We have been told of various steps that have been taken since this event such as additional Public Order Commanders being trained and Continuing Professional Development training opportunities based upon the Mayhill scenario. Any improvements are to be commended. However the steps taken in response to the original police review and those necessary in response to a fully informed investigation are likely to be different in nature, degree and extent.
Local Authority Review and some multi-agency issues
The Local Authority has undertaken a detailed review of issues arising from the Waun Wen Road, Mayhill incident and provided a report entitled ‘A Review of the Main Findings, Recommendations, and Learning from the Incident in Mayhill on 20th May 2021’. The report’s conclusions and recommendations flow logically from the evidence detailed therein.
Inevitably, given the breadth of issues examined, there will be differing views on some elements, but the report provides the vital underpinning for a positive action plan which should, over time, demonstrate that the learning from this event has led to positive change.
Panel priorities and advice
It is unnecessary for the panel to repeat the conclusions and recommendations set out in the written review here, or to restate all the detail provided in the Council report. However, the panel has identified a number of areas that, whilst covered in the report, are of such importance that they need to be extracted for particular attention and monitored vigorously as the action plan is implemented. These issues are summarised here. They are not ranked in terms of importance.
The Partnership Landscape
We have been referred to a wide range of partnerships, forums, and groups which often include representatives of the Local Authority and Police. We have heard that the effective working of many of these were adversely impacted by Covid. It is not realistic to seek to comment on how well all these individual groups worked. Our concern is that, often, there appears to have been a real risk of siloed working and that their sheer multiplicity did not necessarily lead to synergistic, joined-up or harmonious partnership.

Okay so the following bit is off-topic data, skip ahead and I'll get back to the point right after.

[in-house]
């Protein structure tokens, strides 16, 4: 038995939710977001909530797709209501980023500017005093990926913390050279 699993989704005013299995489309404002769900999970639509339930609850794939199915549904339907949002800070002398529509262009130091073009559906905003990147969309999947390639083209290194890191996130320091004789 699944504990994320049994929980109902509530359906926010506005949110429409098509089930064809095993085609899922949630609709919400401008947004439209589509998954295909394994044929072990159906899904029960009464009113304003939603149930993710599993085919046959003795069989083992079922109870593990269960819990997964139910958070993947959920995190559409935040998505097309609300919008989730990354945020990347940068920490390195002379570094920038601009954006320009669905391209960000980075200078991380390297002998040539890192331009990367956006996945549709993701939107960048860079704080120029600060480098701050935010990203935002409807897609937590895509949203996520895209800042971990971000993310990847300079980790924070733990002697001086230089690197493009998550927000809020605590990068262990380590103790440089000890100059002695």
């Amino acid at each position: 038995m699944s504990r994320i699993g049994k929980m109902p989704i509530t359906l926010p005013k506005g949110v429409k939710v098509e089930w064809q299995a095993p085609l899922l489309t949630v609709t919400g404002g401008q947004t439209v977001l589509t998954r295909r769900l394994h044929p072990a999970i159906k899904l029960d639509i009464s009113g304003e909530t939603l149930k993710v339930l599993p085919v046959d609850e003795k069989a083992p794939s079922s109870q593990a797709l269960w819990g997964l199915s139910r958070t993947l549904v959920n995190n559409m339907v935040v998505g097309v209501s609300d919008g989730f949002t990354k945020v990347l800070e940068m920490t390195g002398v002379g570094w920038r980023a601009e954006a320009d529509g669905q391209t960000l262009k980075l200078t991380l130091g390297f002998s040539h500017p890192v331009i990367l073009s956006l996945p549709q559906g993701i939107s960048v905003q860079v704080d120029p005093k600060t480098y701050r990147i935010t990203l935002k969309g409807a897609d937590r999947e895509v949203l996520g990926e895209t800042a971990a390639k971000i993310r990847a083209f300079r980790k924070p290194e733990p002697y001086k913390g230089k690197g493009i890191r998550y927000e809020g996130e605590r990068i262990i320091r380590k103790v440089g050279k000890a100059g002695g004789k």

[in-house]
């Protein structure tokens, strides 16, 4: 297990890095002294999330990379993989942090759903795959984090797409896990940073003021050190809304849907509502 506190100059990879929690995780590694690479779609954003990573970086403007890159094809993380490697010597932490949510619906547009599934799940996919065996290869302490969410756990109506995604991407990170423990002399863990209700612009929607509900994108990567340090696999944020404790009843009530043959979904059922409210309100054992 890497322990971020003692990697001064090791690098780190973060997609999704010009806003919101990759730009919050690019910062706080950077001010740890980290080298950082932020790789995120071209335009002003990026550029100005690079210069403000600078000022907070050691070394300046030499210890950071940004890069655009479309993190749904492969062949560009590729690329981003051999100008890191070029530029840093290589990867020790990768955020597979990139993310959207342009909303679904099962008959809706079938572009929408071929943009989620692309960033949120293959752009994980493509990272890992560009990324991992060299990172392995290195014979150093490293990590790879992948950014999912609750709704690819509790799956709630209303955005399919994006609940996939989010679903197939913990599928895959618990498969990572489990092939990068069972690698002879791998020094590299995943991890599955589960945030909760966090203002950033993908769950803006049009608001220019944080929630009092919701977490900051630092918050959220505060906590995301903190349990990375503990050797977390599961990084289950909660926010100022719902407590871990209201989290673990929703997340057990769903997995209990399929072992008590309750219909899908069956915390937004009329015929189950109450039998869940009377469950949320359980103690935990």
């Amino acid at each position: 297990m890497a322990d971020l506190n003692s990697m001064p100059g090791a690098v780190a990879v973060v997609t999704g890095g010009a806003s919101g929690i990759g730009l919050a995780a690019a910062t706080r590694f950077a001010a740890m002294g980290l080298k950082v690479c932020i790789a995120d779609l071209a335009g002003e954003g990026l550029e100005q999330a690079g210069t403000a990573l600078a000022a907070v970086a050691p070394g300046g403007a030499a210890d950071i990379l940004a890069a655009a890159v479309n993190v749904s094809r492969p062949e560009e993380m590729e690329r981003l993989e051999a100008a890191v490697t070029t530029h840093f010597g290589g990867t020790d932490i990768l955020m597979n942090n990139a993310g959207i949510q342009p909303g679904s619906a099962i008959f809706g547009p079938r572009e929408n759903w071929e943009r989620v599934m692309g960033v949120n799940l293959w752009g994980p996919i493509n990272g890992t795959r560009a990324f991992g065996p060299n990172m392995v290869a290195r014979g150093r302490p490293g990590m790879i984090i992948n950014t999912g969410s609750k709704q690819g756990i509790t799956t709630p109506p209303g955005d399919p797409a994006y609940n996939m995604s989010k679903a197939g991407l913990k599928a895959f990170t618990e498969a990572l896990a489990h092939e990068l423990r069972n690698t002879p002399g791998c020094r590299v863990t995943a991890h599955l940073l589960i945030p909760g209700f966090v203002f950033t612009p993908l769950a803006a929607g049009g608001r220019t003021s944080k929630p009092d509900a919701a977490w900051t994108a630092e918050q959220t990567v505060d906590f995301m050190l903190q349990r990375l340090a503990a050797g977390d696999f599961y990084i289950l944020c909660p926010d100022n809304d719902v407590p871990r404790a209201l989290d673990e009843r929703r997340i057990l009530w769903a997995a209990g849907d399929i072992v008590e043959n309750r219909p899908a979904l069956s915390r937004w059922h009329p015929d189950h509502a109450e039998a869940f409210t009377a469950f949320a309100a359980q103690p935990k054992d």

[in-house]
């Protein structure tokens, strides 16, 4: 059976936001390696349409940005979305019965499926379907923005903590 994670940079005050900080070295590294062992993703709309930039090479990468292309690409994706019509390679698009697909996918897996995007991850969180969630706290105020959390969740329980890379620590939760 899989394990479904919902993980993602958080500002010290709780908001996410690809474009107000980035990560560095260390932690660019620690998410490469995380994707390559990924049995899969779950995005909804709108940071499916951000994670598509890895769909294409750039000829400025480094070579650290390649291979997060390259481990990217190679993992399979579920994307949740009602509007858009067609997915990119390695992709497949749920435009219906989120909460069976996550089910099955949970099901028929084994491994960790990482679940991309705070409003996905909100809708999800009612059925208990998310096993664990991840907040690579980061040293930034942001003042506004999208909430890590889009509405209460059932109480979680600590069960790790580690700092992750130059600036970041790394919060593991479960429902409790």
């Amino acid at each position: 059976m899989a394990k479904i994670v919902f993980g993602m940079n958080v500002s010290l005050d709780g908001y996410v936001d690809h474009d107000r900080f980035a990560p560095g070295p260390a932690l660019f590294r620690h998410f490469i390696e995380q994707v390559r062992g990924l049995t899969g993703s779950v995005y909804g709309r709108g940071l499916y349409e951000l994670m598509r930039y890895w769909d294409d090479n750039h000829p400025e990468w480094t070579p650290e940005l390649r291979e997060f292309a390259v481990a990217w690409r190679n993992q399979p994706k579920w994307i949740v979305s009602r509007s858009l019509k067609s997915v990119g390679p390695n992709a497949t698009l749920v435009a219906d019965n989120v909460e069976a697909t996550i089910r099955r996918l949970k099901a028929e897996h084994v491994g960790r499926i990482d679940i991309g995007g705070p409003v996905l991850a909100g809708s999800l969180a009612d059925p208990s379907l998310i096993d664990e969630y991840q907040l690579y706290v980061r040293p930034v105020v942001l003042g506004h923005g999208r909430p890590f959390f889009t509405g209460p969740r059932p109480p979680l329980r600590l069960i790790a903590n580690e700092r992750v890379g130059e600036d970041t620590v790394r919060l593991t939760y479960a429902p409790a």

Views differed as to the quality of the relationship between the Police and the Local Councillors and the Community. It is perhaps inevitable that there are different perspectives on these engagements and a renewed focus on re-energising and re-engaging in these relationships is clearly important.
There is an urgent need to rethink and redesign the myriad partnerships identified as relevant in the report. Covid has impacted, undoubtedly, but change is needed irrespective of this fact.
All partners need to fully commit and actively participate. Information sharing between groups needs to be reviewed and assurance provided that arrangements are robust. The number and scope of the groups needs testing as to fitness for purpose. The Problem Solving Group (PSG) needs a reboot, commitment, and regularity if it is to be effective.
The work to review trigger points and devise a clear serious incident protocol led by the emergency planning team is of vital importance. It is essential that there is a clearly understood and agreed understanding when phrases such as ‘serious incident’, ‘critical incident’, and ‘major incident’ are used. At present, there appears to be some unhelpful interchangeability.
As part of this work, a formal system of recording and logging activity during live incidents should be developed.